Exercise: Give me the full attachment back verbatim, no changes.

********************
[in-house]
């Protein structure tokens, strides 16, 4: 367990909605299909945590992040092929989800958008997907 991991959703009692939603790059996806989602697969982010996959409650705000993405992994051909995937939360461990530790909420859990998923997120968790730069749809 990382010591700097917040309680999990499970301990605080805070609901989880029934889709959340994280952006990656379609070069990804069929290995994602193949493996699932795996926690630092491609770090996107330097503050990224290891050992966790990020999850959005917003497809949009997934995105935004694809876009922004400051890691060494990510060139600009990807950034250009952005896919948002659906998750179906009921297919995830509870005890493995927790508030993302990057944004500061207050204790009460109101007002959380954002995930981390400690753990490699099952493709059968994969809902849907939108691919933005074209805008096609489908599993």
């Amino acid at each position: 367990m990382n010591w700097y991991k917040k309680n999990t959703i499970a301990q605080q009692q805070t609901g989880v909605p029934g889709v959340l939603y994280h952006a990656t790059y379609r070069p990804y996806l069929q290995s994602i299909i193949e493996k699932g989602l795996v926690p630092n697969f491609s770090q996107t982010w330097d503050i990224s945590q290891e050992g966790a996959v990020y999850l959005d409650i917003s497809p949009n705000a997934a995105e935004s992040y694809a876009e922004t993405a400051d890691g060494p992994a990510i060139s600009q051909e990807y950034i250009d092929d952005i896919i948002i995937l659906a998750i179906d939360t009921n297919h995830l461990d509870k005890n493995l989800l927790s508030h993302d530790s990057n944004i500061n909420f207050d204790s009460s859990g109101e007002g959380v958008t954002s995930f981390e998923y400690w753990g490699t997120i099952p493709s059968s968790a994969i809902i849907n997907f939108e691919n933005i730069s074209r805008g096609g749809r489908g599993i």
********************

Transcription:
[in-house]
């Protein structure tokens, strides 16, 4: 367990909605299909945590992040092929989800958008997907 991991959703009692939603790059996806989602697969982010996959409650705000993405992994051909995937939360461990530790909420859990998923997120968790730069749809 990382010591700097917040309680999990499970301990605080805070609901989880029934889709959340994280952006990656379609070069990804069929290995994602193949493996699932795996926690630092491609770090996107330097503050990224290891050992966790990020999850959005917003497809949009997934995105935004694809876009922004400051890691060494990510060139600009990807950034250009952005896919948002659906998750179906009921297919995830509870005890493995927790508030993302990057944004500061207050204790009460109101007002959380954002995930981390400690753990490699099952493709059968994969809902849907939108691919933005074209805008096609489908599993």
């Amino acid at each position: 367990m990382n010591w700097y991991k917040k309680n999990t959703i499970a301990q605080q009692q805070t609901g989880v909605p029934g889709v959340l939603y994280h952006a990656t790059y379609r070069p990804y996806l069929q290995s994602i299909i193949e493996k699932g989602l795996v926690p630092n697969f491609s770090q996107t982010w330097d503050i990224s945590q290891e050992g966790a996959v990020y999850l959005d409650i917003s497809p949009n705000a997934a995105e935004s992040y694809a876009e922004t993405a400051d890691g060494p992994a990510i060139s600009q051909e990807y950034i250009d092929d952005i896919i948002i995937l659906a998750i179906d939360t009921n297919h995830l461990d509870k005890n493995l989800l927790s508030h993302d530790s990057n944004i500061n909420f207050d204790s009460s859990g109101e007002g959380v958008t954002s995930f981390e998923y400690w753990g490699t997120i099952p493709s059968s968790a994969i809902i849907n997907f939108e691919n933005i730069s074209r805008g096609g749809r489908g599993i």